OK, I’m asking. Any recommendations for Indonesian restaurants in NYC? That cuisine seems under-represented.
Sky Cafe in Elmhurst was decent…what’s your fancy?
I had ikan balado, rendang and some typically SE Asian drink filled with lots of mysterious flotsam. (for reference if you’d like, I wrote a review about that restaurant a few weeks ago: http://buildingmybento.com/2015/09/25/review-sky-cafe-indonesian-elmhurst-queens-new-york/)
I think their first location was in South Philly. If you have the chance, Philly is definitely better for Indonesian food than NYC…for now.
New Malaysia in the little alley between Elizabeth and the Bowery in China town… Their Assam Laksa is very good.
Indonesian NYC is largely represented – unsurprisingly – in Elmhurst, Queens. The citadel on the hill, as it were, has traditionally been on Whitney Avenue off of Broadway, where two Indonesian restaurants under various managements have perched for years, overlooking the commercial center. The heyday had Minang Asli and Mie Jakarta up there, the latter to me being the best Indo in NYC, in rivalry with Java Village a mile or so away on Grand Street.
Now they have been replaced by Sky Cafe and Asian Taste 86, which are both very good, but not as good as Mie Jakarta was. Java Village, according to most, has dwindled in quality, but I still enjoy it. Finally there is Upi Jaya on Broadway in the shadow of the seam where Woodside and Jackson Heights come together. That’s a great family spot.
You can ignore the Indo place in Hell’s Kitchen. Not horrible, but just not in the same ballpark of authenticity and quality.
But Malaysian cuisine (from the West Coast - East Coast Malaysian food is pretty impossible to find in New York) is different from most types of Indonesian food, though there are overlaps.
Curious to know how the new Awang Kitchen in Elmhurst stacks up against the other Indonesian places in the hood. It is a sushi bar/ Indonesian place. The Indonesian side naturally drew my attention.
I time the heyday a bit earlier, when Warteg Fortuna was still on Roosevelt Avenue, which I thought was the best Indonesian food New York has ever had access to. And in those days it wasn’t difficult to get into the Indonesian Consulate for lunch either – security after 9/11 put paid to that. Since Fortuna closed I don’t think that any of them have been as good. I have eaten most well at Sky Cafe, but I have also eaten very poorly there – I think that they pre-cook a lot of their food and its very good when freshly cooked, but like eating leftovers when not. I think the place next door is less good (Cafe XX?). I have not liked the food at the places further north closer to Roosevelt. I haven’t tried Awang yet because of the involvement with sushi – a bad sign – but I will probably break down someday.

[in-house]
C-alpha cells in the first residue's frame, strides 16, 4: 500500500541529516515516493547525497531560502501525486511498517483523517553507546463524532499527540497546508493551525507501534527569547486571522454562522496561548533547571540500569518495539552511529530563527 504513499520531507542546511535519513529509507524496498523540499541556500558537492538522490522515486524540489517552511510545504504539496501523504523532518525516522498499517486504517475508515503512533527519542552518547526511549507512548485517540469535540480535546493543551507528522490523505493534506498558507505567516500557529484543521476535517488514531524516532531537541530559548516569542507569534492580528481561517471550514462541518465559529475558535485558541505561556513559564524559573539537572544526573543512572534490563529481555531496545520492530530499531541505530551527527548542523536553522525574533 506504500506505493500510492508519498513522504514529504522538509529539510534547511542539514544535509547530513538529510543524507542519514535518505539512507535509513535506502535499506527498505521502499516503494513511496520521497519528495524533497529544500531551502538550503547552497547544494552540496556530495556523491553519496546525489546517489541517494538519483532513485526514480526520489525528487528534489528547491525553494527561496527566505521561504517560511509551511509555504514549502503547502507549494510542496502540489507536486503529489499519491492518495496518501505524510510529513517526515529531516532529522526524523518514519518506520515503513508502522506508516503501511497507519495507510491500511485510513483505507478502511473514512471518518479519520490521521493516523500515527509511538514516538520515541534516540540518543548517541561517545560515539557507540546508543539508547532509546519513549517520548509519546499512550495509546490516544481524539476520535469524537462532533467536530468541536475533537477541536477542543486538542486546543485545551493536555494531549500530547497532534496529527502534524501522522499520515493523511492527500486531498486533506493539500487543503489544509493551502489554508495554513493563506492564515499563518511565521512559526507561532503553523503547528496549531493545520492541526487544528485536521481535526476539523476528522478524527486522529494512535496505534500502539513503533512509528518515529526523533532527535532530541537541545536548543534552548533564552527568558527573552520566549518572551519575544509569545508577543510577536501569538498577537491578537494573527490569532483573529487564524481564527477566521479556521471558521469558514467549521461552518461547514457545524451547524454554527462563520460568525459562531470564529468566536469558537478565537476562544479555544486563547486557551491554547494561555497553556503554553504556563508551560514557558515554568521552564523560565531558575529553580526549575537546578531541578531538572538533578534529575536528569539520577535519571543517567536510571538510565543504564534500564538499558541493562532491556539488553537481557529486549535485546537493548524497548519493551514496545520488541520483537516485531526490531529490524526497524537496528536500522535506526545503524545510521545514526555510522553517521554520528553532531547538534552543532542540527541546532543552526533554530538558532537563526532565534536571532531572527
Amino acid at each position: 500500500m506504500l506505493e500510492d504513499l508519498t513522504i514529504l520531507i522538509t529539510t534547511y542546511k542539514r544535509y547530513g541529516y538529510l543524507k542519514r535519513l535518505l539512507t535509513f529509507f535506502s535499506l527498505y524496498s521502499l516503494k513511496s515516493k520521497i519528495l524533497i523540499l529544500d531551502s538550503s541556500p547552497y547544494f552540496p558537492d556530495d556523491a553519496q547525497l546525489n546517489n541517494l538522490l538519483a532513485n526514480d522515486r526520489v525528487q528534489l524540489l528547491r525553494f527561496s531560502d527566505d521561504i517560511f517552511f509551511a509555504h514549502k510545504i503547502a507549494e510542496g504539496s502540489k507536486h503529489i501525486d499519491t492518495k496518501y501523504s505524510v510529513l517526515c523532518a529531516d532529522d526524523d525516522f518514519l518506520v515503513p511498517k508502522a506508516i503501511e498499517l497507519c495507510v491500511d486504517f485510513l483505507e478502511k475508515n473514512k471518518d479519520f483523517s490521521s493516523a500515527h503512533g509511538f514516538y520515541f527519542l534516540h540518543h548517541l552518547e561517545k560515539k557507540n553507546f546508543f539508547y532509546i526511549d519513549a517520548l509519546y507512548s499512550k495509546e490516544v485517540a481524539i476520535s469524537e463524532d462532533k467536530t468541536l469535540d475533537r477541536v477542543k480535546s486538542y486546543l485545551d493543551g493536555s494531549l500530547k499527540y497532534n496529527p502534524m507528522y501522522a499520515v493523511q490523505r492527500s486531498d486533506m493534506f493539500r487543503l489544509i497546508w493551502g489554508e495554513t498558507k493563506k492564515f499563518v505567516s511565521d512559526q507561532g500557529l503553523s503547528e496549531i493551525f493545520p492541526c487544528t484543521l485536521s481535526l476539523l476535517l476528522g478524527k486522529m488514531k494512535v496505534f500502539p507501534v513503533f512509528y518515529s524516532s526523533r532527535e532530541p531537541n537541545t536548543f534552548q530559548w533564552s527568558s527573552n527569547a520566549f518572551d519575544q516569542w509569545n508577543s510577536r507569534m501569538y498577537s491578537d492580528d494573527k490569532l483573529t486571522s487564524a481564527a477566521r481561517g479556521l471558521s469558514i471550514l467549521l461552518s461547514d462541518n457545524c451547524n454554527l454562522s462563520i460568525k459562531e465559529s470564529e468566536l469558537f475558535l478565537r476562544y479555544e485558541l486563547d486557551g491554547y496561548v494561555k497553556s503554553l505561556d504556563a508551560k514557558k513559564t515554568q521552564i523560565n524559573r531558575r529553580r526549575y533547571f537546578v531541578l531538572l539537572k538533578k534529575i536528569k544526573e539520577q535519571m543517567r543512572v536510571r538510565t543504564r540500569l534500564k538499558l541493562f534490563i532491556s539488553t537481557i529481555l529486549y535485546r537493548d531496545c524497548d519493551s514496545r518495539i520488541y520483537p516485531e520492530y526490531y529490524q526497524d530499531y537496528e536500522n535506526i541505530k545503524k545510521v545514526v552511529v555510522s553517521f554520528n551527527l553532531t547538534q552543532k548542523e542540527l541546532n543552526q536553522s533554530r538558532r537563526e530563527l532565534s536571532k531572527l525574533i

The best bet to satisfy this sort of craving, other than cooking it yourself, are the so-called “Malaysian” restaurants, which are almost always run by ethnic Chinese, but usually have Malay dishes which are usually analogues to Indonesian dishes – Sumatrans, Javanese, Kalimantans, Sulawesians (and a good way down the archipelago) are all ethnically (and linguistically) “Malay,” and the difference between Malaya/Malaysia and Dutch East Indies/Indonesia are really political constructs. Indonesia-Malaysia Restaurant on Doyers street in Manhattan has recently renamed itself Sanur, but has a few good Sumatran/Javanese dishes on the menu (I believe the family that originally ran it was from Medan). New Malaysia is generally a better restaurant, and has some things which satisfy, including a very good Ayam Penyet which they strangely call Pattaya Chicken or somesuch.
Well, I haven’t logged in here for ages, but I’m happy to see this comment. I got hip to Indo in Queens right around the time Warteg Fortuna shuttered, so I missed it–but I have no problem believing that it was the apex of Indo in the five boroughs. I’d always heard praise of it which was consistent with that.
I’m not sure I agree that “Malaysian” restaurants overlap with “Indonesian” restaurants here to the extent you imply. I’ve always felt they are substantially different. But I’m reading very quickly–I have to run–and I might be missing your point.
Awang Kitchen (on Queens Blvd 2 blocks west of Bwy) might be the best of the current Indonesian restaurants. That said, I haven’t been there since Sept and hope they’ll still be around whenever I’m finally able to return.
Thank you! I’ve just been granted the use of a car, so I may well investigate this tip soon.